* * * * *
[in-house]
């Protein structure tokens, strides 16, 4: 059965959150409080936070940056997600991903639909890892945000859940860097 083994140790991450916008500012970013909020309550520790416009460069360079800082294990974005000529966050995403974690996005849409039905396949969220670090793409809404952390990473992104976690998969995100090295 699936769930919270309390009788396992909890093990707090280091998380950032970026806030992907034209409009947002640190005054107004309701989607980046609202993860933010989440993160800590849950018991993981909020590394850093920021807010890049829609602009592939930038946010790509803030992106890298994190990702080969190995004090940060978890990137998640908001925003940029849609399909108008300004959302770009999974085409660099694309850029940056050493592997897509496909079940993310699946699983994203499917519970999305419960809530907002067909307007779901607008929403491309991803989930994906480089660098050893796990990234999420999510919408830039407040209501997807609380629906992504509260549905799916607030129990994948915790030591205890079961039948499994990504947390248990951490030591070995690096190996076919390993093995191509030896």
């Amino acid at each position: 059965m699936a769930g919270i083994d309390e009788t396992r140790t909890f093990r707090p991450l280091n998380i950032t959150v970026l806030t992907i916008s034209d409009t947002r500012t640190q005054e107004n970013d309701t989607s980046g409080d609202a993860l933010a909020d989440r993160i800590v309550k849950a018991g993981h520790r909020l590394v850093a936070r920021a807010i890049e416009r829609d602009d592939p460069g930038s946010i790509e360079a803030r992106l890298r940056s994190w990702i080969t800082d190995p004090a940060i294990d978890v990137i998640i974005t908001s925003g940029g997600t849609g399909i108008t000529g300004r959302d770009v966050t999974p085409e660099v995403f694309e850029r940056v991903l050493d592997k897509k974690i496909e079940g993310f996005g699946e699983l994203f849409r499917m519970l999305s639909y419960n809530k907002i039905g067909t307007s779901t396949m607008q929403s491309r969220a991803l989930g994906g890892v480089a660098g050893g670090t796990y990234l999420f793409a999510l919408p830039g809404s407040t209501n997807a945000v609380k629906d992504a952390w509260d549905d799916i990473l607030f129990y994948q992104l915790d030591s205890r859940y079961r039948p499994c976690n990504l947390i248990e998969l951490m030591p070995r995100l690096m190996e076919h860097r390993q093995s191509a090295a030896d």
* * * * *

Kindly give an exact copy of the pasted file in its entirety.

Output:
[in-house]
């Protein structure tokens, strides 16, 4: 059965959150409080936070940056997600991903639909890892945000859940860097 083994140790991450916008500012970013909020309550520790416009460069360079800082294990974005000529966050995403974690996005849409039905396949969220670090793409809404952390990473992104976690998969995100090295 699936769930919270309390009788396992909890093990707090280091998380950032970026806030992907034209409009947002640190005054107004309701989607980046609202993860933010989440993160800590849950018991993981909020590394850093920021807010890049829609602009592939930038946010790509803030992106890298994190990702080969190995004090940060978890990137998640908001925003940029849609399909108008300004959302770009999974085409660099694309850029940056050493592997897509496909079940993310699946699983994203499917519970999305419960809530907002067909307007779901607008929403491309991803989930994906480089660098050893796990990234999420999510919408830039407040209501997807609380629906992504509260549905799916607030129990994948915790030591205890079961039948499994990504947390248990951490030591070995690096190996076919390993093995191509030896």
């Amino acid at each position: 059965m699936a769930g919270i083994d309390e009788t396992r140790t909890f093990r707090p991450l280091n998380i950032t959150v970026l806030t992907i916008s034209d409009t947002r500012t640190q005054e107004n970013d309701t989607s980046g409080d609202a993860l933010a909020d989440r993160i800590v309550k849950a018991g993981h520790r909020l590394v850093a936070r920021a807010i890049e416009r829609d602009d592939p460069g930038s946010i790509e360079a803030r992106l890298r940056s994190w990702i080969t800082d190995p004090a940060i294990d978890v990137i998640i974005t908001s925003g940029g997600t849609g399909i108008t000529g300004r959302d770009v966050t999974p085409e660099v995403f694309e850029r940056v991903l050493d592997k897509k974690i496909e079940g993310f996005g699946e699983l994203f849409r499917m519970l999305s639909y419960n809530k907002i039905g067909t307007s779901t396949m607008q929403s491309r969220a991803l989930g994906g890892v480089a660098g050893g670090t796990y990234l999420f793409a999510l919408p830039g809404s407040t209501n997807a945000v609380k629906d992504a952390w509260d549905d799916i990473l607030f129990y994948q992104l915790d030591s205890r859940y079961r039948p499994c976690n990504l947390i248990e998969l951490m030591p070995r995100l690096m190996e076919h860097r390993q093995s191509a090295a030896d």